Social and spatial orders: Farmer-herdsmen relations in south-east Burkina Faso.

Change and reproduction of cultural identities in Western Africa are strongly determined by the high degree of migration and mobility that is particular to this region. Integration of migrants or the stressing of ethnic differences are the two poles that shape (and constantly reshape) ethnic attributes, social norms, and strategies. This project will analyse the causes and consequences of these processes in the case of farmer-herdsmen relations in southern Burkina Faso: the farming Bisa population and the pastoral Fulbe. Although both groups are sedentary and have been living together in the region for as long as 200 years, questions of autochthony vs. allochthony and different patterns of mobility are a main argument in interethnic discourse and are used to maintain group differences as well as to create fields of interaction. These include economic (exchange of cattle, food), as well as social and religious relations: a restrictive, although socially quite relevant system of intermarriage, personal friendship and the rendering of religious services.
The working hypothesis is that while institutionalised relations tend to stress differences and ethnic separation, these interactions help at the same time in constructing a common identity based on locality and the commonly shared natural environment. This notion of a common local identity is mainly expressed in individual/personal relations across ethnic groups. A major aim of the project thus lies in describing and analysing the normative socio-political framework that provides the background for these individual relationships and how these two - the public and the semi-private - fields of social interaction are interrelated ("structure vs. strategy").

A key approach to the understanding of the processes of spatial and temporal separation and integration is the analysis of the social landscape: Both principles of inclusion and exclusion are encoded in the spatial order. Certain parts of the land, such as fields or pastures are considered permanently or temporarily off-limits for the respective other group, other places, such as markets or waterholes, are designed to generate encounters. A major aim of the project is thus to determine the rules of how "physical" space is shared and divided sequentially (in time) and geographically. Questions of cognitive representations of the environment, as well as differing concepts of land-rights and the access to and control of resources are analysed in detail.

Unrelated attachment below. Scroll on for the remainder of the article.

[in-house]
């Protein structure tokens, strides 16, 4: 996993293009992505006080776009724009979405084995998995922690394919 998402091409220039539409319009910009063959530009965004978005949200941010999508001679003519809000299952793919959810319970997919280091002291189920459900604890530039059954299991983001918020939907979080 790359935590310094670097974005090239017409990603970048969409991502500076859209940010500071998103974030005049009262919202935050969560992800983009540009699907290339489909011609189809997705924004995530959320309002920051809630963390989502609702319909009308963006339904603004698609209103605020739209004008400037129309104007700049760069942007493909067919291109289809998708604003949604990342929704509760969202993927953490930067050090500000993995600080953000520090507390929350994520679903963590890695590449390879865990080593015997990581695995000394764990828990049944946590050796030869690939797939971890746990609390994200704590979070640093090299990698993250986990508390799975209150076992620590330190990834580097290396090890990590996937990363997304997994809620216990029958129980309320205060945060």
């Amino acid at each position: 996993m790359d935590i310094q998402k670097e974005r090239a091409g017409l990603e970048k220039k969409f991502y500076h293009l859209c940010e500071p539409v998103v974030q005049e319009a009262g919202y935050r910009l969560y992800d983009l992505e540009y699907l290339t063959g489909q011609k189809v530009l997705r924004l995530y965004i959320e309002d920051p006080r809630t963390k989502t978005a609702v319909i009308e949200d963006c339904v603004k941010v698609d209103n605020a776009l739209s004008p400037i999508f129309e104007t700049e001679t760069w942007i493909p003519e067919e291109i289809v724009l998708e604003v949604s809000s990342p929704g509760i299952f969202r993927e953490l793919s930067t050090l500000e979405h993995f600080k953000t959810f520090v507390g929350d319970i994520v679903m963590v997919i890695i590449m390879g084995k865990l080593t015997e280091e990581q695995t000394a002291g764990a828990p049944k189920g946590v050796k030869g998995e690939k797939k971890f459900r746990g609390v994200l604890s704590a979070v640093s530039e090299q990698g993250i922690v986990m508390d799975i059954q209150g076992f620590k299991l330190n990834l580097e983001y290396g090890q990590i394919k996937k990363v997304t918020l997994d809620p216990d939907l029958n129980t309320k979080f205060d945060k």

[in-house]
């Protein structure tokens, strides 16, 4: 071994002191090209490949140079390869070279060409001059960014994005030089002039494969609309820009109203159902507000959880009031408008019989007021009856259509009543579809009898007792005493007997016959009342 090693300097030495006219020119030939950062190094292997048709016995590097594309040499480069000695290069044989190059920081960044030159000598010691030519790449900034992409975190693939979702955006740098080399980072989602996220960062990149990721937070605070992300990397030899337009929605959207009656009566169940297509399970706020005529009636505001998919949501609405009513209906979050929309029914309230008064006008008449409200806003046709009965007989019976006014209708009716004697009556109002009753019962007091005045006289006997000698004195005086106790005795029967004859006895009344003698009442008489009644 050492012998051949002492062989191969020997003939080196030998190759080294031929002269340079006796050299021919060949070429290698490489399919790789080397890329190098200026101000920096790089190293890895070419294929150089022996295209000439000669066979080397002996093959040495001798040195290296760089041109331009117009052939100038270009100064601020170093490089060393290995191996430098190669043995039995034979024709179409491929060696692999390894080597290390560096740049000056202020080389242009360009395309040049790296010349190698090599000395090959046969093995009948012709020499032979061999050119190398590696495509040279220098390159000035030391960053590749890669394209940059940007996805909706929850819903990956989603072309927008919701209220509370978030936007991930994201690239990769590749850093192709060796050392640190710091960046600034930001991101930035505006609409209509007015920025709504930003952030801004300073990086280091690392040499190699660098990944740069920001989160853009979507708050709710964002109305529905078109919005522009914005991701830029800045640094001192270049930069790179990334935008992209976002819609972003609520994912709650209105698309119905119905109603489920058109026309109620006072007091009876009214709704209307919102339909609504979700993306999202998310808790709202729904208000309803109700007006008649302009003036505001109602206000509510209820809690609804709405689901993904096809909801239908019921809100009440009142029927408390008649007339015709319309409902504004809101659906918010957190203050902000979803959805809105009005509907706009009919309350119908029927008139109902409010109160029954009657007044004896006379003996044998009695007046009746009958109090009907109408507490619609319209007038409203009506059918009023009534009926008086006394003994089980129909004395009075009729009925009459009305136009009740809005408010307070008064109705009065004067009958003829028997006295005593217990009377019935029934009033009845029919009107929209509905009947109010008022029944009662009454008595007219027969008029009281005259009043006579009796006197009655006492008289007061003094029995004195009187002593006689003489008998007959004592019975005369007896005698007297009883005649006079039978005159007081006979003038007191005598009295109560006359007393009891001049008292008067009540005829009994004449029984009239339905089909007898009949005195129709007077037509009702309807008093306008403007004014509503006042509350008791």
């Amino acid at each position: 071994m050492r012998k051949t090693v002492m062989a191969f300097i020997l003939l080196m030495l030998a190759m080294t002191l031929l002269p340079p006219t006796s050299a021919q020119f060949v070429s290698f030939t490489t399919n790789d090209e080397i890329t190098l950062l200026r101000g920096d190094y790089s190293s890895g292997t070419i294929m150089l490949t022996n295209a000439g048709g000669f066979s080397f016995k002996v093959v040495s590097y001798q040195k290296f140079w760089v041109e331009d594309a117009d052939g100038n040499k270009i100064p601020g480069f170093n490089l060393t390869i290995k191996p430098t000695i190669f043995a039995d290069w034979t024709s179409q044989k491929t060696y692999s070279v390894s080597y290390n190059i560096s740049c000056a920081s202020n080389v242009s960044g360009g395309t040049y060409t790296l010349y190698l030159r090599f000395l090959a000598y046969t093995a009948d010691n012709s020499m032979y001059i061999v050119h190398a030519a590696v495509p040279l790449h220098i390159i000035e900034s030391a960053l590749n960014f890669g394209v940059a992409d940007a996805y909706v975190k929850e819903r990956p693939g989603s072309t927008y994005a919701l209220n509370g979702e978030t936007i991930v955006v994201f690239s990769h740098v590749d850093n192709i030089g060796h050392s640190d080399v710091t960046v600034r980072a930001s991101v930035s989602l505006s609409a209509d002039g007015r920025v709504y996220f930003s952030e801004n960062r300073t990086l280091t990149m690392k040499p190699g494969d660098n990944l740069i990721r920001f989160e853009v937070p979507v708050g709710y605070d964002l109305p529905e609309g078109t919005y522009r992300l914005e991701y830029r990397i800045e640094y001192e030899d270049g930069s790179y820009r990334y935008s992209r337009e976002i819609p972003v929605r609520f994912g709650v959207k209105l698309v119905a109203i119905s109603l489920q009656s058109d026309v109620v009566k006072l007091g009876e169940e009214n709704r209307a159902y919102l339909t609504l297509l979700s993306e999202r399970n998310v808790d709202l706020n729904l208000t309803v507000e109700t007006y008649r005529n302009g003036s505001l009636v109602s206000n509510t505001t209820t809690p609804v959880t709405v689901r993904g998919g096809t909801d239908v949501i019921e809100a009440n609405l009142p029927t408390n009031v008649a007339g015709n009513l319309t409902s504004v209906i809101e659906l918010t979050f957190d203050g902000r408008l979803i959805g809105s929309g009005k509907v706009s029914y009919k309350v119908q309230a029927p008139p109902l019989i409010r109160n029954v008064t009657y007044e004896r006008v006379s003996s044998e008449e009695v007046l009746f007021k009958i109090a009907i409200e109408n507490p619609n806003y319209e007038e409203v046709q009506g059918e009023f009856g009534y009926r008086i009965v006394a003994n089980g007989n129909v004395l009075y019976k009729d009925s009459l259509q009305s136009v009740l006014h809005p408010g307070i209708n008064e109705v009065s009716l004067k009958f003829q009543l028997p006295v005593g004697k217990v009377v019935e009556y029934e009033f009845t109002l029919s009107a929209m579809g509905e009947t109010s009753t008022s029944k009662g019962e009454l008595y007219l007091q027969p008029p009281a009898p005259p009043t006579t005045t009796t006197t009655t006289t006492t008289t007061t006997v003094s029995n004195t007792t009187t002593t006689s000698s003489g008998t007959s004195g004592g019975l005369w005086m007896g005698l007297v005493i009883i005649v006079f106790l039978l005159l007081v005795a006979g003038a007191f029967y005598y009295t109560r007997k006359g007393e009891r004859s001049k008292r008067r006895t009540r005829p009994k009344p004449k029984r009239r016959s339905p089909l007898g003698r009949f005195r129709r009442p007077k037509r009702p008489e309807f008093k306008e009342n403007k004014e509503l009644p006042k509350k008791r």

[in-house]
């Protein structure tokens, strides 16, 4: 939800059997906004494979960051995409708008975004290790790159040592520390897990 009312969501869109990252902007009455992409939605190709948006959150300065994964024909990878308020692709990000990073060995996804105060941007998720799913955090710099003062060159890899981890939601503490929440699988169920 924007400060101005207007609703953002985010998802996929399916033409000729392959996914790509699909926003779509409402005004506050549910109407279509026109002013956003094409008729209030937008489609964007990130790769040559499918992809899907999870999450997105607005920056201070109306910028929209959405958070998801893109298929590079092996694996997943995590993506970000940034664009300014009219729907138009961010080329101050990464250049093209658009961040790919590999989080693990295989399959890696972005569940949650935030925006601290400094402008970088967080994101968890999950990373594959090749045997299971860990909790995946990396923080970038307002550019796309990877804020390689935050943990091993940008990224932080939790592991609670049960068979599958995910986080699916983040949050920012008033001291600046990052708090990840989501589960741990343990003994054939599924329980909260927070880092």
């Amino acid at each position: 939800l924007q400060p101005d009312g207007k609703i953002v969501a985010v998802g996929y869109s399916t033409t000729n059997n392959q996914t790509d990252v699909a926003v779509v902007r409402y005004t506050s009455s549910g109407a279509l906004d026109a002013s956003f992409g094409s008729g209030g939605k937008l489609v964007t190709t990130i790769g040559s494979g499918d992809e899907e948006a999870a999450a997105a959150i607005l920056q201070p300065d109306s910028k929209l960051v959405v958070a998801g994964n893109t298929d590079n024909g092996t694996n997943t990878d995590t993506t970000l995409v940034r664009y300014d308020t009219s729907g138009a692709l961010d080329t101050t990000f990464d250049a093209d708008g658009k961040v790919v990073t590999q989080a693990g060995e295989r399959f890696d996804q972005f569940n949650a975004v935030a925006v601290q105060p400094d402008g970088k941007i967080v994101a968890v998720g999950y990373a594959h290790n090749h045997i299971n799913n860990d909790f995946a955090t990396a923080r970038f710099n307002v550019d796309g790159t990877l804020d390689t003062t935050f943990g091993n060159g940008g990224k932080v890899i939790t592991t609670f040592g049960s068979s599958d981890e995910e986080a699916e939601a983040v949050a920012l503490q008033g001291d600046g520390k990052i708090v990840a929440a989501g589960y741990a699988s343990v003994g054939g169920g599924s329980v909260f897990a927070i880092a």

Another focus of research lies on the comparison of the groups' internal social and political organisation. Strategies of alliance making and networking differ greatly between the groups and determine their mutual relations. Marriage preferences, as a main example, play an important role in reaffirming claims of autochthony among the farming Bisa on the one hand, while keeping up the ideal of a nomadic people among the Fulbe on the other: Among the Bisa, clan-exogamy together with the preference for marrying into neighbouring groups creates a stable regional network that ties its members to the land. The preference for lineage endogamy among the Fulbe, on the other hand, ensures a lineage's autonomy and allows to maintain major kinship-relations even in migration.
A third main topic of the project is concerned with the transition of these local inter-group relations within the modern nation state, its administrative institutions and global organisations. In the course of the ongoing land rights reform in Burkina Faso, local notions of land-ownership (including the rights to control and access resources) become formally legalised. This on the one hand aggravates local struggles for political power, and at the same time may represent a serious challenge to the democratisation processes, as traditional chieftaincies regain importance in the national political landscape.

Keywords inter-ethnic relations, farmer-herder conflicts, anthropology of space, land rights

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